Visiting Venice in the winter is like being in a timeless, romantic black and white movie. My friend and I went during a particularly foggy couple of days and were amazed by how the entire city is transformed at this time of the year. The sky was colorless and blank, while the city itself was made up solely of varying shades of black and gray. Humphrey Bogart circa 1940 could have floated by in a gondola and I would not have been the least bit alarmed.
Being on a real life, black and white movie set has its perks. One: your pictures from any angle in the entire city look classic and beautiful, AND pictures of yourself and your friends instantly look artsy, reflective, and deep. Two: Many of the streets and small alleyways are quiet and shiny from all the rain and intermittent flooding– a huge contrast to the hectic tourist season in the spring and summer, when you can’t move your big toe without making awkward (but necessary) contact with a fellow tourist or baby stroller. Three: Just as you start to feel listless and tired of seeing a world in two tones, you can just step into a great Venetian restaurant and have some colorful food!
Castello, 3417 Venezia, Italy 30122- (+39) 041 5222170
Oliva Nera: a small, family-run establishment. The restaurant is dimly-lit, cozy and warm, with a very friendly husband and wife team managing the entire experience. I told them I spoke some Italian but hoped to get more practice, and the wife proceeded to explain everything to me slowly in Italian, then once again in English so my friend could also understand without my translating. I must admit, out of all the restaurants I’ve been to in Italy so far, the service has never been more patient and accommodating. The menu is a bit on the pricier side, as is the case with many restaurants in Venice– about 15-20 euros per primo dish– but as my friend and I were on a mission to spend most of our money on food and not on sight-seeing, we rolled with the punches.
1. Combination of Venetian antipasti
My stomach is seriously growling with hunger at the thought of this dish. The round, white mound on the left is baccala mantecato alla veneziana, or dried, salted cod mixed with cream, olive oil, and garlic. Baccala is is loved by many European (and perhaps other) cultures, particularly the Spanish. However, this Italian preparation is absolutely delicious, especially when paired with the crostini we had two baskets of. I found a recipe for it, that I would love to try soon…once I get some hands on some salted cod!
The other appetizers consisted of a mixture of carmelized onions and sweet golden raisins with salty soft-shell crab, a pickled anchovy, and a large basil leaf. The waitress explained that Italians appreciate sweet and sour tastes, much like the Chinese. Hmm..guess so! At any rate, my friend and I mopped up every last bit of the most delicious olive oil in the world as well as any remaining bits of baccala with our crostini and could not wait to see what was next.
Fried Zucchini Flowers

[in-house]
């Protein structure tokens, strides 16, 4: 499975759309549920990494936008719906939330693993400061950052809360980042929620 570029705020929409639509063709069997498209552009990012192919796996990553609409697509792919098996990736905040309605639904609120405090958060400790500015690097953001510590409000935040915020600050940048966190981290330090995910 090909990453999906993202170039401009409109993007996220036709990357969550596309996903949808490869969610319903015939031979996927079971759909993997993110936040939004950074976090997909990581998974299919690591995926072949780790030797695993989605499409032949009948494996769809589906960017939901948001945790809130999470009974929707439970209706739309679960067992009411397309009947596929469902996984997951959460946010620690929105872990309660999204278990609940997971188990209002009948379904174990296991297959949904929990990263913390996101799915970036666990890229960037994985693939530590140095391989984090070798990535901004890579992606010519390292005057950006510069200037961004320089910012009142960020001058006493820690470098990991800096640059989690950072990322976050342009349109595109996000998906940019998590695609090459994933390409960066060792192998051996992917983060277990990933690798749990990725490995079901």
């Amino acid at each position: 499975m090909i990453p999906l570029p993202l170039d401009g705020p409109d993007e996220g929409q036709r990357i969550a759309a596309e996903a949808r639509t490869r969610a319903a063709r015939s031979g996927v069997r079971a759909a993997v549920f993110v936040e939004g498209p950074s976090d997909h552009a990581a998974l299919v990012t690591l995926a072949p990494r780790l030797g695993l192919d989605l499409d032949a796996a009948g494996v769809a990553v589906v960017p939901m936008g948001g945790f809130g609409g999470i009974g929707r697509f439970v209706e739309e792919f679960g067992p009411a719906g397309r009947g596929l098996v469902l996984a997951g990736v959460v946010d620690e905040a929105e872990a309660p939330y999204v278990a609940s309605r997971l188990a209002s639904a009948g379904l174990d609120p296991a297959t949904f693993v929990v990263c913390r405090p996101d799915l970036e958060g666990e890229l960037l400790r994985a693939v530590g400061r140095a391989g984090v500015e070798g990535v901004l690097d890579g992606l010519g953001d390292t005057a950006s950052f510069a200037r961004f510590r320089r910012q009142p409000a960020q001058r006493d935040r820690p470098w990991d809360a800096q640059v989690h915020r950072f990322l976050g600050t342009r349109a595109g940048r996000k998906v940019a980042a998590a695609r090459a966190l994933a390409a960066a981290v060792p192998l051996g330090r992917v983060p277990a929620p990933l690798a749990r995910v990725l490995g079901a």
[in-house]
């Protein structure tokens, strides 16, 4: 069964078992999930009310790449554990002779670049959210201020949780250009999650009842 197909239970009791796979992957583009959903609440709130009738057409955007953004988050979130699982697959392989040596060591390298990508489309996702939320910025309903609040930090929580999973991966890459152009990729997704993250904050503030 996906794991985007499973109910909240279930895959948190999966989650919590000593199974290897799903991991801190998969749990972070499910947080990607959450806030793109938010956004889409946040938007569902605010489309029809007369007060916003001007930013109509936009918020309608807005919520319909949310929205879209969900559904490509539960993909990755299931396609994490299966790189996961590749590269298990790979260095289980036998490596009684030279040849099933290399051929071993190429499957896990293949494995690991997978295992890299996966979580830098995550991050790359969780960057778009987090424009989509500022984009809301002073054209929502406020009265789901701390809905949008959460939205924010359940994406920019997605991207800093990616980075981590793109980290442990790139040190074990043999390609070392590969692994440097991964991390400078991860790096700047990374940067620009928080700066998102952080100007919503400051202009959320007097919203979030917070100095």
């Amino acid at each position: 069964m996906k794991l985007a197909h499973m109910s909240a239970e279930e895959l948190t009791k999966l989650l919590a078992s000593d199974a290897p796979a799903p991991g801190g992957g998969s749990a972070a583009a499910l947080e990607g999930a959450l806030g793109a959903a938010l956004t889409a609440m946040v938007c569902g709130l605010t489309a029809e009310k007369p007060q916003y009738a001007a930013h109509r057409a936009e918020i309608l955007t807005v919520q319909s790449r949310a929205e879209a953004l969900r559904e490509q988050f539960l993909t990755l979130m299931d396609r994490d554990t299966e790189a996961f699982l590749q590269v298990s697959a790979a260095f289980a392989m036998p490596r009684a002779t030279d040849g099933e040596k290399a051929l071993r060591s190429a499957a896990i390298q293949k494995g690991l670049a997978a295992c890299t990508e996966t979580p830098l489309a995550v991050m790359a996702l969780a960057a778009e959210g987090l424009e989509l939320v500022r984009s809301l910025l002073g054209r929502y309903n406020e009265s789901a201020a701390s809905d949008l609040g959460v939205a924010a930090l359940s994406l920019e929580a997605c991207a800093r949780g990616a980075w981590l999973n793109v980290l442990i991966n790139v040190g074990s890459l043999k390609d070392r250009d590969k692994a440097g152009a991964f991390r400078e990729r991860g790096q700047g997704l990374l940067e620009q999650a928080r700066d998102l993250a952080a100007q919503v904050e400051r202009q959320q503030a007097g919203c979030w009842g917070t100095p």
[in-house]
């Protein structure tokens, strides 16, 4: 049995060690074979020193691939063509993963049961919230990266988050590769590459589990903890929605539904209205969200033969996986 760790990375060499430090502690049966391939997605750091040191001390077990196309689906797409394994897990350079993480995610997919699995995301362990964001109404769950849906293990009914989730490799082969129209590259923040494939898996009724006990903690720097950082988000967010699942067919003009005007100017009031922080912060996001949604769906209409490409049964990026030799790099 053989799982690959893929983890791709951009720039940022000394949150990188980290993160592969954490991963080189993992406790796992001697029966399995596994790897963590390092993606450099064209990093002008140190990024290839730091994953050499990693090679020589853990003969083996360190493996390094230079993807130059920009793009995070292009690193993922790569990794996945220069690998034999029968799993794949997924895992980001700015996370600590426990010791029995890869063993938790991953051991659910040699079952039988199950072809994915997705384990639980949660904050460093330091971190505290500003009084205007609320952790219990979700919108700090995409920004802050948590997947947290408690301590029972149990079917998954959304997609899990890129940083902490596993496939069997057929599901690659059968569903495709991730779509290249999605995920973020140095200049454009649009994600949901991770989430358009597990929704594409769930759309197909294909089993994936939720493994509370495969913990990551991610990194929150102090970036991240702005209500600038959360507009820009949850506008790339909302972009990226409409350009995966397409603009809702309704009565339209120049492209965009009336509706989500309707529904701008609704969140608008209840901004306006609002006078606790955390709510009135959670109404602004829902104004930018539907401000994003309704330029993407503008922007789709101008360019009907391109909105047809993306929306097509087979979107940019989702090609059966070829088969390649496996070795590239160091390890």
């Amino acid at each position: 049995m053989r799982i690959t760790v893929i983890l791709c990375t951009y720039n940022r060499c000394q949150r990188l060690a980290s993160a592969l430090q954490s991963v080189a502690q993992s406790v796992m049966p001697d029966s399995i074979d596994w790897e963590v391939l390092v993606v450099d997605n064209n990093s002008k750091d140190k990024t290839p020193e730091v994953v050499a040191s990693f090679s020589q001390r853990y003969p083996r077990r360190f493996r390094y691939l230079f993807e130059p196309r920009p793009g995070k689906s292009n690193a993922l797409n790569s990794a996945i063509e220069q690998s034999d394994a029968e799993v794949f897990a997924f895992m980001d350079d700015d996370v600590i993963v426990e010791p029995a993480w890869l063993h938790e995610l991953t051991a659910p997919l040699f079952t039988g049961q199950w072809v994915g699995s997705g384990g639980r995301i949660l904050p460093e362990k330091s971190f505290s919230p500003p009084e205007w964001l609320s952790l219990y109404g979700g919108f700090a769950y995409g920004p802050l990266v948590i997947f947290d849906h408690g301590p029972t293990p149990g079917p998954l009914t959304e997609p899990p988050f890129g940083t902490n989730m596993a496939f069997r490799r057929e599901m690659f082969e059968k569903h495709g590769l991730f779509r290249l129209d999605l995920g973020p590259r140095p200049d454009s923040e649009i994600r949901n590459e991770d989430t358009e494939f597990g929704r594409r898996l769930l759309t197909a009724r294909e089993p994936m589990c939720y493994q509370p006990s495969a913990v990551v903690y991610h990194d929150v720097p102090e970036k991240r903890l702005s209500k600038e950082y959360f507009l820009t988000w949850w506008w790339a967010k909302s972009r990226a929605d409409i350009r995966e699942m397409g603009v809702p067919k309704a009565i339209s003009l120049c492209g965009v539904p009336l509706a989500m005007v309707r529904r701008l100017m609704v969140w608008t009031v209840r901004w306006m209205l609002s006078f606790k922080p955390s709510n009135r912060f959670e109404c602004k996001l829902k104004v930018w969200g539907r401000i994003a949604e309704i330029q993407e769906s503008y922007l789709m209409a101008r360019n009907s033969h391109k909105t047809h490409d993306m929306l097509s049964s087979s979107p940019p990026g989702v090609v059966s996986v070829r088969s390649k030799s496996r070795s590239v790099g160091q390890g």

In retrospect, I’m not sure why I ended up taking only one picture of one lonely fried zucchini flower left on the plate…but while we were very systematically demolishing the others I suddenly realized, I did not take any pictures of these giant fried zucchini flowers! I would say that this is one of the toughest things about food blogging- sometimes you just want to eat everything in front of you the moment it comes out and sacrifice the picture for the enjoyment of it all. I loved that the crispy fried flowers were served on top of thin strips of dark green zucchini flavored with that same amazing olive oil.
I’ve always had a weird curiosity about squid ink pasta. I’m not sure what initially inspired the Italians to add this rich black coloring to their beloved pasta, but I am all for it. It has a very, very subtle hint of squid and seafood, and is great with a light, barely perceptible but flavorful seafood sauce. This dish seemed so simple– sauteed with onions, zucchini, and carrots– that I felt like I was eating at someone’s house. I think it was generally good, but I would have preferred some fresh herbs or a white wine sauce to bring out the taste of the squid ink pasta.
Of course we weren’t exactly planning to have dessert after the big meal, but somehow, the owner of the restaurant was able to persuade us. The owner stood over our table and drew a picture of a flower on our brown paper place mats and proceeded to carefully write the name of each dessert in each flower petal, while explaining each dish. When he was finished, my friend and I looked at each other and said, “Alright…what do you want to get??” After all, this guy put so much work into it that we felt the desserts must have been worth it. And of course it was.
The panna cotta was the perfect texture– as opposed to the super gelatinous, stiff panna cotta we had tried at another restaurant the day before– and was complemented by the most delicious purple berry sauce on top, and a smooth, yellow vanilla sauce on the bottom. When we finished, the owners presented us each with a bottle of their own brand of olive oil, that we had tasted throughout the meal. Yes! We sat at the table for a while longer, savoring our meal and discussing what we were going to do about the Italian food situation back in the US, and eventually wandered back onto the movie set. Now if only I can decide what the perfect use for this incredible little bottle of olive oil would be, I will be all set. Would love to hear some suggestions!